We are a small Episcopal Church on the banks of the Rappahannock in Port Royal, Virginia. We acknowledge that we gather on the traditional land of the first people of Port Royal, the Nandtaughtacund, and we respect and honor with gratitude the land itself, the legacy of the ancestors, and the life of the Rappahannock Tribe. Our mission statement is to do God’s Will in all that we do.

Psalm 51

By Rev. Marek Zabriskie, Center of Biblical Studies from the Bible Challenge

It’s Lent, and if you are looking for a spiritual practice, you could not do better than to spend Lent reading Psalm 51 each day and memorizing it. Ponder and let these words penetrate you. They embody the spirit of Lent as well if not better than any other words in the Bible.

Psalm 51 is the ultimate penitential psalm. It is attributed to King David. The Bible notes that David composed this psalm after the prophet Nathan told him a parable about a rich man who took his poor neighbor’s one ewe lamb and cooked and served it for his guests. Nathan was alluding to David’s snatching Bathsheba and dispatching her husband Uriah the Hittite was killed in battle.

Nathan used what the Danish philosopher Soren Kierkegaard called “indirect communication” to convict his king. Then David blurted out, “As the Lord lives, the man who has done this deserves to die; he shall restore the lamb fourfold, because he did this thing, and because he had no pity.” (II Sam. 12:5-6) Nathan responded, “You are the man!” Few words in the Bible are more powerful.

Nathan predicts that God will “raise up trouble against you from within your own house…” in a prophecy that comes true through David’s son Absalom. David realizes that he has sinned, and his sin is known in the court. Nathan told him, “Now the Lord has put away your sin.” (II Sam. 12:13) More than 2,500 years later, an Episcopal priest says these words at the end of the sacrament of Reconciliation of a Penitent (formerly Confession), “The Lord has put away all your sins.” (Book of Common Prayer, p. 451)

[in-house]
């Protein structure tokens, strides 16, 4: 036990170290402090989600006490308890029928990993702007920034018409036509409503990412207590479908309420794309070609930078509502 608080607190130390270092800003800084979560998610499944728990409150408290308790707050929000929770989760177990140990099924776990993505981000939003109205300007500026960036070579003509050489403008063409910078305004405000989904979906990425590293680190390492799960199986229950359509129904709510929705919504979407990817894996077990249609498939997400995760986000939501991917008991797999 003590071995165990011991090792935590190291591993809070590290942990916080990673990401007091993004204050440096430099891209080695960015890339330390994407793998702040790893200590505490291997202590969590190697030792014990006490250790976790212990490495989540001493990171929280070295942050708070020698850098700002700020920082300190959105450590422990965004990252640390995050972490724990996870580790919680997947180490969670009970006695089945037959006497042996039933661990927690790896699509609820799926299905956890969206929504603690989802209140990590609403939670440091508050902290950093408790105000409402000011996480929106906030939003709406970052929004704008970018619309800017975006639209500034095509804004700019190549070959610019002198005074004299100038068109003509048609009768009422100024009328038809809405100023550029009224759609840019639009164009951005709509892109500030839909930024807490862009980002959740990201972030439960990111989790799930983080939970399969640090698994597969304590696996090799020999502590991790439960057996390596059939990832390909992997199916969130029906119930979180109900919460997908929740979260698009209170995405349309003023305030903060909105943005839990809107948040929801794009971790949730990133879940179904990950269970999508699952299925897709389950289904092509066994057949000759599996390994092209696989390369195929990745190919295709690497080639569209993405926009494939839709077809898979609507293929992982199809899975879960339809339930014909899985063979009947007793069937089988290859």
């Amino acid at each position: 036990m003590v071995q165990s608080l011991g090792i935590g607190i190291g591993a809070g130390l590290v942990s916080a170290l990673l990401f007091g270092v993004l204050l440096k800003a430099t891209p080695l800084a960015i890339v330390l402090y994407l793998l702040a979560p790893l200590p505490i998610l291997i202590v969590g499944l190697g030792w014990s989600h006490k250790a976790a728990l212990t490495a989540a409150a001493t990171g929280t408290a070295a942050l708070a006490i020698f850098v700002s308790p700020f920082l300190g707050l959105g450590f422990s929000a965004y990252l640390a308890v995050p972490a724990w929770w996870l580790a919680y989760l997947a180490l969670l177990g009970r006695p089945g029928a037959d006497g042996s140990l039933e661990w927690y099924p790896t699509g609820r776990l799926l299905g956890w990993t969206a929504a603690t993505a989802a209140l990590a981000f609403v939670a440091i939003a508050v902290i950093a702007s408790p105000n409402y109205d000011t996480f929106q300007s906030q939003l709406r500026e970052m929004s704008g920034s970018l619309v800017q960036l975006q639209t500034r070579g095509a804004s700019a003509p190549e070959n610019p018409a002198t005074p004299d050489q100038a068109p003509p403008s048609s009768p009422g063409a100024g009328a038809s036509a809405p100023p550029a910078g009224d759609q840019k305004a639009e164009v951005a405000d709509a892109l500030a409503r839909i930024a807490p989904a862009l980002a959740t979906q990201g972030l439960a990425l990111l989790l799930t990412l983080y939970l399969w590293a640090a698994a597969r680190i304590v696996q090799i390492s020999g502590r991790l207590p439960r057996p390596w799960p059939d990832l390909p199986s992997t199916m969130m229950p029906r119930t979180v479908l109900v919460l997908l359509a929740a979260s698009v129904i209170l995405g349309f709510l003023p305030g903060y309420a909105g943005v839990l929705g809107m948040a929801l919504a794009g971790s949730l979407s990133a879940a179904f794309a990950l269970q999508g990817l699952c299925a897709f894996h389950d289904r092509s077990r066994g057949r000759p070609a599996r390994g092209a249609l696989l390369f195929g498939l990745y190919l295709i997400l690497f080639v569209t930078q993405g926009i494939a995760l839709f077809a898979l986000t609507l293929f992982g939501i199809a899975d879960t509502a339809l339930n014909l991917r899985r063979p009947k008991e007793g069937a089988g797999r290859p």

Clearly, the author of Psalm 51 is extremely aware of his sinfulness. David says,

Have mercy on me, O God
according to your steadfast love;
according to your abundant mercy
blot out my transgressions.
Wash me thoroughly from my iniquity,
and cleanse me from my sin.
For I know my transgressions,
and my sin is ever before me. (Ps. 51:1-3) 

David notes that he needs to be cleansed. He is no longer pure, but has blemished himself before God.

Create in me a clean heart, O God,
and put a new and right spirit within me.
 Do not cast me away from your presence… (Ps. 51:10-11) 

Psalm 51 is often read or sung on Ash Wednesday or while the altar is being stripped on Maundy Thursday. Nothing so captures human sin and the wrong that we humans did to Jesus. The author knows that there can be no sacrifice offered in the Temple can absolve his sin. The only thing that God make a difference is for God to transform his heart, to break it and give him a penitent heart in place of the arrogant and sinful heart that led him to do evil.

The sacrifice acceptable to God is a broken spirit:
a broken and contrite heart, O God,
you will not despise. (Ps. 51:17)

Interestingly, David notes, 

Indeed, I was born guilty,
a sinner when my mother conceived me. (Ps. 51:5) 

In the fourth and fifth centuries, St. Augustine of Hippo quoted this verse in support of his theological claim that humans are conceived in sin. Sin, he said, is transmitted to a newborn through intercourse in much the same way that HIV/AIDS can be spread from a mother’s uterus to a child within her womb. Augustine believed that all humans were tainted by sin following the Fall of Adam and Eve.